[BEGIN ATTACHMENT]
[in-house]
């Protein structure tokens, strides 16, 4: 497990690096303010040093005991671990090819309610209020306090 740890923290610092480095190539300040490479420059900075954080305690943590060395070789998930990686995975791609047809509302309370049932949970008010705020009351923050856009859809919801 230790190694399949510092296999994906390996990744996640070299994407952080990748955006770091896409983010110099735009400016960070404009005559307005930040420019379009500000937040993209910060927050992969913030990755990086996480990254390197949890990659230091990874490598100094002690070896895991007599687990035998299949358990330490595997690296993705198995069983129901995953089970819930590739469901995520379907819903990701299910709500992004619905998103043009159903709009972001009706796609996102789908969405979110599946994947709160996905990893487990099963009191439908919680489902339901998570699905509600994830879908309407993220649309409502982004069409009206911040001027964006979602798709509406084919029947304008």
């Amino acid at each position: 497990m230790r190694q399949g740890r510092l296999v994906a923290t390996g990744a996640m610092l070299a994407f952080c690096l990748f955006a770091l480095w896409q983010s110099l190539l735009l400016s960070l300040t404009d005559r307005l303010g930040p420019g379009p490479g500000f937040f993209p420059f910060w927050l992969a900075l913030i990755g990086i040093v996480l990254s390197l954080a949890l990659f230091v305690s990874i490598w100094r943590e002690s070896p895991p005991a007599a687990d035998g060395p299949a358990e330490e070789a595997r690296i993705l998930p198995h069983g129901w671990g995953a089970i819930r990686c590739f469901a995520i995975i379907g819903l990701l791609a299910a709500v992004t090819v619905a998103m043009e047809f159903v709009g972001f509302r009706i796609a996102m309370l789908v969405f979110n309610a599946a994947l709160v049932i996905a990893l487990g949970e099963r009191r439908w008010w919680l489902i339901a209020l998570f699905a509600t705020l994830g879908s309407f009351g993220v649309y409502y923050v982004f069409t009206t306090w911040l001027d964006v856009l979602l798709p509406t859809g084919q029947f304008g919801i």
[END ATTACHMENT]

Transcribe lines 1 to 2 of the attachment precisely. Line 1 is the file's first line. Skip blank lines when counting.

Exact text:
[in-house]
């Protein structure tokens, strides 16, 4: 497990690096303010040093005991671990090819309610209020306090 740890923290610092480095190539300040490479420059900075954080305690943590060395070789998930990686995975791609047809509302309370049932949970008010705020009351923050856009859809919801 230790190694399949510092296999994906390996990744996640070299994407952080990748955006770091896409983010110099735009400016960070404009005559307005930040420019379009500000937040993209910060927050992969913030990755990086996480990254390197949890990659230091990874490598100094002690070896895991007599687990035998299949358990330490595997690296993705198995069983129901995953089970819930590739469901995520379907819903990701299910709500992004619905998103043009159903709009972001009706796609996102789908969405979110599946994947709160996905990893487990099963009191439908919680489902339901998570699905509600994830879908309407993220649309409502982004069409009206911040001027964006979602798709509406084919029947304008």